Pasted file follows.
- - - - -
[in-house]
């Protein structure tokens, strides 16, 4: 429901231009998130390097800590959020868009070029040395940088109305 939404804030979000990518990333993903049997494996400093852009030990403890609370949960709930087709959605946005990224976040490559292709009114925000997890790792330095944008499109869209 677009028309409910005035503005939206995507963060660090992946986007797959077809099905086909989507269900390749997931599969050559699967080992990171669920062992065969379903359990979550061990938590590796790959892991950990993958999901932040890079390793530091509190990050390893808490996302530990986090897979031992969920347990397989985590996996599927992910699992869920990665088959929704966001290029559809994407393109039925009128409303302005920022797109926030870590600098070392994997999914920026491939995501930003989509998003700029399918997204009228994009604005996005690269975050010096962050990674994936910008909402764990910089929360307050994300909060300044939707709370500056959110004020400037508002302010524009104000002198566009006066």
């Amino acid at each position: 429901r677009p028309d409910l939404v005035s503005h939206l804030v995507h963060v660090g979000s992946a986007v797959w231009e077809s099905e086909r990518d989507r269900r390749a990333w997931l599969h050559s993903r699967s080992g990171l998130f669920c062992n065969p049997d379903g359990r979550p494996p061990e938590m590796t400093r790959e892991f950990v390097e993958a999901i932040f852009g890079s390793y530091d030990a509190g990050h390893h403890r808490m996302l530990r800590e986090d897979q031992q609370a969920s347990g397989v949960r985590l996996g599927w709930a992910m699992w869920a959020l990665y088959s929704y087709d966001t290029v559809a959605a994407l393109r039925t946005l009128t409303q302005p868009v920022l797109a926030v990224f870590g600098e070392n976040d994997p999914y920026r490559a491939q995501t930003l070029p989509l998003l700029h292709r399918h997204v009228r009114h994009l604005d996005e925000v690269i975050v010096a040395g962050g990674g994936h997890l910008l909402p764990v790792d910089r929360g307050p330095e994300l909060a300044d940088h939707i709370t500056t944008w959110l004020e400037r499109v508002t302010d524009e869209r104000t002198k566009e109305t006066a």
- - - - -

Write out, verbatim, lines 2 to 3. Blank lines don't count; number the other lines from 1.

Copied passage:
């Protein structure tokens, strides 16, 4: 429901231009998130390097800590959020868009070029040395940088109305 939404804030979000990518990333993903049997494996400093852009030990403890609370949960709930087709959605946005990224976040490559292709009114925000997890790792330095944008499109869209 677009028309409910005035503005939206995507963060660090992946986007797959077809099905086909989507269900390749997931599969050559699967080992990171669920062992065969379903359990979550061990938590590796790959892991950990993958999901932040890079390793530091509190990050390893808490996302530990986090897979031992969920347990397989985590996996599927992910699992869920990665088959929704966001290029559809994407393109039925009128409303302005920022797109926030870590600098070392994997999914920026491939995501930003989509998003700029399918997204009228994009604005996005690269975050010096962050990674994936910008909402764990910089929360307050994300909060300044939707709370500056959110004020400037508002302010524009104000002198566009006066």
């Amino acid at each position: 429901r677009p028309d409910l939404v005035s503005h939206l804030v995507h963060v660090g979000s992946a986007v797959w231009e077809s099905e086909r990518d989507r269900r390749a990333w997931l599969h050559s993903r699967s080992g990171l998130f669920c062992n065969p049997d379903g359990r979550p494996p061990e938590m590796t400093r790959e892991f950990v390097e993958a999901i932040f852009g890079s390793y530091d030990a509190g990050h390893h403890r808490m996302l530990r800590e986090d897979q031992q609370a969920s347990g397989v949960r985590l996996g599927w709930a992910m699992w869920a959020l990665y088959s929704y087709d966001t290029v559809a959605a994407l393109r039925t946005l009128t409303q302005p868009v920022l797109a926030v990224f870590g600098e070392n976040d994997p999914y920026r490559a491939q995501t930003l070029p989509l998003l700029h292709r399918h997204v009228r009114h994009l604005d996005e925000v690269i975050v010096a040395g962050g990674g994936h997890l910008l909402p764990v790792d910089r929360g307050p330095e994300l909060a300044d940088h939707i709370t500056t944008w959110l004020e400037r499109v508002t302010d524009e869209r104000t002198k566009e109305t006066a």